When my son Matt was growing up he just loved Disney’s Bill Nye the Science Guy shows. We had nearly every episode taped on VHS (remember those?) and he would watch them over and over again frequently quoting the Science Guy in everyday conversations. So in the words of the venerable Bill Nye –
“Science is the key to our future, and if you don’t believe in science, then you’re holding everybody back.”
Science seems to be taking a bit of a hit in the recent political climate. Words like climate, science and data can invoke interesting reactions depending on what side of the political spectrum you fall. For me, I tend to side with the Science Guy:
“Science rules!” Bill Nye
When in Tucson I had the opportunity to visit some great science related locations: Mount Lemmon Observatory, Biosphere 2 and the little known about but very cool University of Arizona Laboratory of Tree-Ring Research.
Starting with the least known of the three, the U of A Tree-Ring Research Lab. Established in 1937 by the founding father of tree-ring (dendrochronology) Andrew Douglass who at the time was an astronomer for UA. At the time Douglass was developing a new scientific method to study the annual growth of tree-rings in connection with sunspot cycles and rainfall amounts.
Approached by archaeologists in the area he began to apply his methods to the wooden beams and logs excavated from pueblo sites across the southwest. Long story short this led to the science that can now date archeological sites across the globe.
In todays lab scientists and students use information recorded in sequences of annual tree-rings for a wide range of study. From reconstructions of changing climate over time, to providing dates for archeological sites or environmental events like droughts and forest fires, dendrochronological (from the Greek words for “tre” and “time”) research gives us a unique way to study the past. The lab here at UA is recognized worldwide and contains over 2.5 million tree-ring specimens in its collections.
I was very lucky to stumble upon this treasure during the universities’ celebration of earth week and got to hear some of the graduate students present their work in the field as well as attend a special tour that wasn’t only led by a very knowledgeable docent but was supplemented by the students themselves explaining what they were working on in several of the laboratories.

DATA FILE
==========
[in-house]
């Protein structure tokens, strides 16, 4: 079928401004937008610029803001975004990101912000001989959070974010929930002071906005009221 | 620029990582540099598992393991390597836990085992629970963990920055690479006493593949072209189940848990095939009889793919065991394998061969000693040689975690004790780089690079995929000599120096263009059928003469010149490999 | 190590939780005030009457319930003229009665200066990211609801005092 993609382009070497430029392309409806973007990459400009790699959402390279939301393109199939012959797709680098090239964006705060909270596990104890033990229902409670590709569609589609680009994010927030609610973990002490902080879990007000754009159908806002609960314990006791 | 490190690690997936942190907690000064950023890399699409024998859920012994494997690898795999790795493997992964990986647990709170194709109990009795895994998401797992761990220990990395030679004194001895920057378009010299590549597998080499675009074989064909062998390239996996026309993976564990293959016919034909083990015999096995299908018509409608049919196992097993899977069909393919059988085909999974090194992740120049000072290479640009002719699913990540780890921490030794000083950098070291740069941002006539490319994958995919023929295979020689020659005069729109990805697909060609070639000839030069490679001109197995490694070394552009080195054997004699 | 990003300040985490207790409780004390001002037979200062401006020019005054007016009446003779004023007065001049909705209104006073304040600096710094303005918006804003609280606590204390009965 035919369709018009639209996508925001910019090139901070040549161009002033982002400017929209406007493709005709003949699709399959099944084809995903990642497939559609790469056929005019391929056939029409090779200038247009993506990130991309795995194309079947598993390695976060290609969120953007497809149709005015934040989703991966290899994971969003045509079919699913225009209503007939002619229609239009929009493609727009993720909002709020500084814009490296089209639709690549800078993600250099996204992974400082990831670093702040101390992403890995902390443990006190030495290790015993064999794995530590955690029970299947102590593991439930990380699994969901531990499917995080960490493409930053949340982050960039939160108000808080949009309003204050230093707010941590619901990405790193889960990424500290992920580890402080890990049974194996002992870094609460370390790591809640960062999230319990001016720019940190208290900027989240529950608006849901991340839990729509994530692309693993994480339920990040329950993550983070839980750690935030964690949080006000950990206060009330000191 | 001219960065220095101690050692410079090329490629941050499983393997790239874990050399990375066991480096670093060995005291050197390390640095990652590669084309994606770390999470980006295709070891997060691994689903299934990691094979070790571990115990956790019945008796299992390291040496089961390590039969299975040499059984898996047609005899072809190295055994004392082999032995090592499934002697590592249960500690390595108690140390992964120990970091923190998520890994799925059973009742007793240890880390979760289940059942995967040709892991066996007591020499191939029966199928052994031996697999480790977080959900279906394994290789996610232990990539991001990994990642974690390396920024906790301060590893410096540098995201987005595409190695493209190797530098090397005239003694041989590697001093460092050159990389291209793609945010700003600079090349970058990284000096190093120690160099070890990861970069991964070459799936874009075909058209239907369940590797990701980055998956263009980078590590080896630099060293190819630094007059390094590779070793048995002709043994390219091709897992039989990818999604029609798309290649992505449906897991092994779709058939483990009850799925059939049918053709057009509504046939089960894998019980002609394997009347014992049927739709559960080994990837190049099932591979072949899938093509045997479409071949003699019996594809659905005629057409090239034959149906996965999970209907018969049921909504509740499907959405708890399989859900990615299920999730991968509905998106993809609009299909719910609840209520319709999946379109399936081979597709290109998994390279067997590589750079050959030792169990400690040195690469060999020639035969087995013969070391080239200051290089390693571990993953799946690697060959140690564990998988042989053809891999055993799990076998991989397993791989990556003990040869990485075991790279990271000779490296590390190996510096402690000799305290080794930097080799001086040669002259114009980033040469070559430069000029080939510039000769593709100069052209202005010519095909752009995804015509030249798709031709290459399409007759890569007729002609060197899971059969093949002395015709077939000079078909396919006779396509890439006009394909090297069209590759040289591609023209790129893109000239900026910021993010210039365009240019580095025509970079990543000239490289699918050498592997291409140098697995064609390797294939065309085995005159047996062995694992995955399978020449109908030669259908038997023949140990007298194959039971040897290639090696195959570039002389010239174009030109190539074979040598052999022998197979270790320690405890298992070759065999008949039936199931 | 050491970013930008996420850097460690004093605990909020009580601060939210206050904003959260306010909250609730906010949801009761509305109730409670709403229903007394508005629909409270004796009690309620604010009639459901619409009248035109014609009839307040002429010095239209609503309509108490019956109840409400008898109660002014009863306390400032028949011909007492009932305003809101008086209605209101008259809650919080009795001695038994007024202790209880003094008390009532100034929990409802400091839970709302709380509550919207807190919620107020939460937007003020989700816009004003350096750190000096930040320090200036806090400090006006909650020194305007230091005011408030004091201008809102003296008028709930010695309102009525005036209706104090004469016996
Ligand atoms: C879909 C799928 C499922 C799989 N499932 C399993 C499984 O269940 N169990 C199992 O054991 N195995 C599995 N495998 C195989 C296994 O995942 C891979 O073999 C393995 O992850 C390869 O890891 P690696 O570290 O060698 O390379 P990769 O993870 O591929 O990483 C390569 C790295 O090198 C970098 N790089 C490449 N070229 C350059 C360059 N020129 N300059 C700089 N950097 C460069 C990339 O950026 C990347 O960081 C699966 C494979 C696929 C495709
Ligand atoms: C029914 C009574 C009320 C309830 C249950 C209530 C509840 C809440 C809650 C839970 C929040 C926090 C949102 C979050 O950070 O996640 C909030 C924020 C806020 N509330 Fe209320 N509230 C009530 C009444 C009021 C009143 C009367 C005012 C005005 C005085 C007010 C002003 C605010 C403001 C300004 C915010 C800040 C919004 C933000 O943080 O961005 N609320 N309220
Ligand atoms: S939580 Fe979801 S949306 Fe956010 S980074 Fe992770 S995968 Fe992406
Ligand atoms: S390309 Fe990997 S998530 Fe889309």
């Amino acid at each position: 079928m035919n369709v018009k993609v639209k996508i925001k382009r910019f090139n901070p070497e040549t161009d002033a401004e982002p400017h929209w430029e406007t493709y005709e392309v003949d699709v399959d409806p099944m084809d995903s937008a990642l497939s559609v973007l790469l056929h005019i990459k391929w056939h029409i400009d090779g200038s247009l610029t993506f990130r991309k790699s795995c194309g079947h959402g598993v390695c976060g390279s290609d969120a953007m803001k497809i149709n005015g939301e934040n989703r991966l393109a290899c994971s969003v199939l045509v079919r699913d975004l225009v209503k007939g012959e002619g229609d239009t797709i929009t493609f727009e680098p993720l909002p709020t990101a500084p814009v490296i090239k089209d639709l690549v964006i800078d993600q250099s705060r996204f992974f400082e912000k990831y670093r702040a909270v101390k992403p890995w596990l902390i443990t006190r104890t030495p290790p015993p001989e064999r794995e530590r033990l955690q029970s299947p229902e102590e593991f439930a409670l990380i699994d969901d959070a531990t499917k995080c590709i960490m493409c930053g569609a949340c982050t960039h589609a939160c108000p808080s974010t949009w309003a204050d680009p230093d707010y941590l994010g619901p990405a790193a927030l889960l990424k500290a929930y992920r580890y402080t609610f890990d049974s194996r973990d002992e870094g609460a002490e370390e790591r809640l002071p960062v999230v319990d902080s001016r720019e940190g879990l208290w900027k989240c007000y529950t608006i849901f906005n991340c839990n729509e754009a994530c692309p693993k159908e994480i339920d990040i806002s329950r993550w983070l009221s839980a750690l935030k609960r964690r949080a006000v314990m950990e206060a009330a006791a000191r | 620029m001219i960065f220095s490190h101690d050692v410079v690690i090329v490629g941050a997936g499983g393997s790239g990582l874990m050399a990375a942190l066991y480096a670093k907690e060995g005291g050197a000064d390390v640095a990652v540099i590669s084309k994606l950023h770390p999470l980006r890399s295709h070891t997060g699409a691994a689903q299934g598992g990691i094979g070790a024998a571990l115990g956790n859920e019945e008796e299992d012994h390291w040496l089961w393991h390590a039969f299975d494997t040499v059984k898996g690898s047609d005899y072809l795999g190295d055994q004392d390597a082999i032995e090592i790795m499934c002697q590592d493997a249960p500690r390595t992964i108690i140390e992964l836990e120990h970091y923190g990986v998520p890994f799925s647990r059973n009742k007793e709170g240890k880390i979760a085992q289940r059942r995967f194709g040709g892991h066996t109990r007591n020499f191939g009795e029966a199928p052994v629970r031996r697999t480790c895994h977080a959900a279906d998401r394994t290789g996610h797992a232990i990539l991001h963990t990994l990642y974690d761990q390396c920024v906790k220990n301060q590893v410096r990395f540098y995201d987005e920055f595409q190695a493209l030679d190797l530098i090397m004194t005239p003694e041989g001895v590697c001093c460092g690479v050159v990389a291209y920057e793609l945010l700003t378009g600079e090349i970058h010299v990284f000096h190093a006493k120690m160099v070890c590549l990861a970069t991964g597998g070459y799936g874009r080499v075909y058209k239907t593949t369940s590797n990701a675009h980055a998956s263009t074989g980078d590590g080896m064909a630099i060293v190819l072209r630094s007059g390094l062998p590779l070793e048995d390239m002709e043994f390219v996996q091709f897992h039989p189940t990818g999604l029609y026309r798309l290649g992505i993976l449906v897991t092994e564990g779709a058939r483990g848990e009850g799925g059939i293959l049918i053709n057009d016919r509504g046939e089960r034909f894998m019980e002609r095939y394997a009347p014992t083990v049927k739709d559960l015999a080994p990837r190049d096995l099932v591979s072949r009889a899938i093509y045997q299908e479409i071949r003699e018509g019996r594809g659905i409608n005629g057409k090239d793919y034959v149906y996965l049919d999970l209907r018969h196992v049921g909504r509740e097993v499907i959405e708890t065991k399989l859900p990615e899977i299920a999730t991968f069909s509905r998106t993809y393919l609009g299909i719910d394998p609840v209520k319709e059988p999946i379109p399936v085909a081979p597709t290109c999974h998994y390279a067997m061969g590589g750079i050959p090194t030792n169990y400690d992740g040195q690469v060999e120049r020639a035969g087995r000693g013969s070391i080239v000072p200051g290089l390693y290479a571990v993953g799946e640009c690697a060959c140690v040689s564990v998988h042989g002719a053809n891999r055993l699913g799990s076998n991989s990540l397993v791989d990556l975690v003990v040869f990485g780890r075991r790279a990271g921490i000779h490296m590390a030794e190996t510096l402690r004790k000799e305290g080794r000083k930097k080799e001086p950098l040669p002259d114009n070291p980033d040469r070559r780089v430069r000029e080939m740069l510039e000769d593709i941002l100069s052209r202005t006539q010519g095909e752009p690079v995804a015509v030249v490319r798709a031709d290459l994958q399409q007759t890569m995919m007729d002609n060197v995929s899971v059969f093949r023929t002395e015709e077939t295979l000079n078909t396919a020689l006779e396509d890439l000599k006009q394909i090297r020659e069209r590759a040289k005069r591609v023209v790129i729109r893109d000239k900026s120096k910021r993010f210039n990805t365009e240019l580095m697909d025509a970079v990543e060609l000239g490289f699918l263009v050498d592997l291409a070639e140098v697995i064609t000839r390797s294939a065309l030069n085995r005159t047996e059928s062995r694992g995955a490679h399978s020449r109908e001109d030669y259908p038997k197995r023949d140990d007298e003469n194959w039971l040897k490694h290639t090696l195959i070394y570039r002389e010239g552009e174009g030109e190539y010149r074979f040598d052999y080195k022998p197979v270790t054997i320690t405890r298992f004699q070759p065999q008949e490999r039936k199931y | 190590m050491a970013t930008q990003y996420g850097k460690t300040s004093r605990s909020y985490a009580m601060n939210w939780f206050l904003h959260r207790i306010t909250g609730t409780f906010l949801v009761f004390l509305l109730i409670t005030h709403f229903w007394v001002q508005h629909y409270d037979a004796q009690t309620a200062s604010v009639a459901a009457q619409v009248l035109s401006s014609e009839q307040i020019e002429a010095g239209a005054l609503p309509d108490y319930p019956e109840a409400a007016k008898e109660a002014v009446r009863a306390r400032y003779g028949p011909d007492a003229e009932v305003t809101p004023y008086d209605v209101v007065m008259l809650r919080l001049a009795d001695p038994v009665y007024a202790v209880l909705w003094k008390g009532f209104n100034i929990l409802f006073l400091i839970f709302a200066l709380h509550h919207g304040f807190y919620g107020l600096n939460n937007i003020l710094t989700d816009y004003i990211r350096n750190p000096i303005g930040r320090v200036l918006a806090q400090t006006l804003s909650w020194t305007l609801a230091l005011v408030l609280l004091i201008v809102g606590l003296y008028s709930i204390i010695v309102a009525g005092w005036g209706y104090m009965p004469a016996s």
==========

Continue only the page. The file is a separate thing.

It was no surprise that the lobby of their new building was graced by a cross section of a fallen Giant Sequoia.
From dendrochronology to astronomy, before heading to the Escapee’s Rally Susan and I went on a tour of the Mount Lemmon Observatory. Just the drive up the mountain was an adventure. Leaving Tucson the temperature outside was 94 degrees but started dropping rapidly as we climbed up the mountain toward the top of Mount Lemmon at 8,000’.
Time for another cool science lesson! Orographic Precipitation (OROS=mountain + GRAPHE=write) – or loosely translated: the mountains write their own weather. As fronts move through southern Arizona they pass over mountain ranges. This uplift cools the air and often results in rain or snow even when the deserts below are dry and hot. As we reached the top of the mountain where we would meet our van for the observatory tour the temperature dropped to 59 degrees and there was snow along the road.
“Astronomy compels the soul to look upwards and leads us from this world to another.” Plato
The Mt. Lemmon SkyCenter is an exceptional science learning facility located at Steward Observatory’s “sky island” observing site just north of Tucson. The SkyCenter builds upon the uniqueness of the beautiful clear dark night skies of Arizona, the 9,157 feet summit of Mt. Lemmon and on the extensive knowledge base located at the University of Arizona to deliver important scientific data and cool educational opportunities for the public. We had signed up for the evening astronomy program which was five hours including a no-frills dinner, lecture, an awesome sunset and viewing the skies through two of their telescopes.
I have said before how much I love the desert sunsets and from atop Mount Lemmon they are spectacular. Our guide did a tremendous job of teaching us about the universe and what is out there in space. Just the vastness of it is very hard to grasp and we all walked out of the room awed by how much there is out there and how little we really know.
“The thing I like about astronomy is being outside at night and seeing the stars in a dark sky. It makes you feel small.” Jimmy Walker
Viewing planets, stars and star clusters through the telescopes was interesting but for me the highlight of the tour was the infectious enthusiasm of our two guides (I believe astronomy students). They (and folks like them) are the future of our planet through their excited studies and future finds. It was great to spend time with them and learn about their passion and love for science and the skies.
“Science is not only a disciple of reason but, also, one of romance and passion.” Stephen Hawkin
Biosphere, defined (from Greek bios = life, sphaira, sphere) is the layer of the planet Earth where life exists. The parts of the land, sea, and atmosphere in which organisms are able to live. The biosphere is an irregularly shaped, relatively thin zone in which life is concentrated on or near the Earth’s surface and throughout its waters. All the Earth’s ecosystems considered as a single, self-sustaining unit.
“Biosphere 2”- located in Oracle, just north of Tucson, derives it’s name from the idea that it is modeled on Earth, the first biosphere.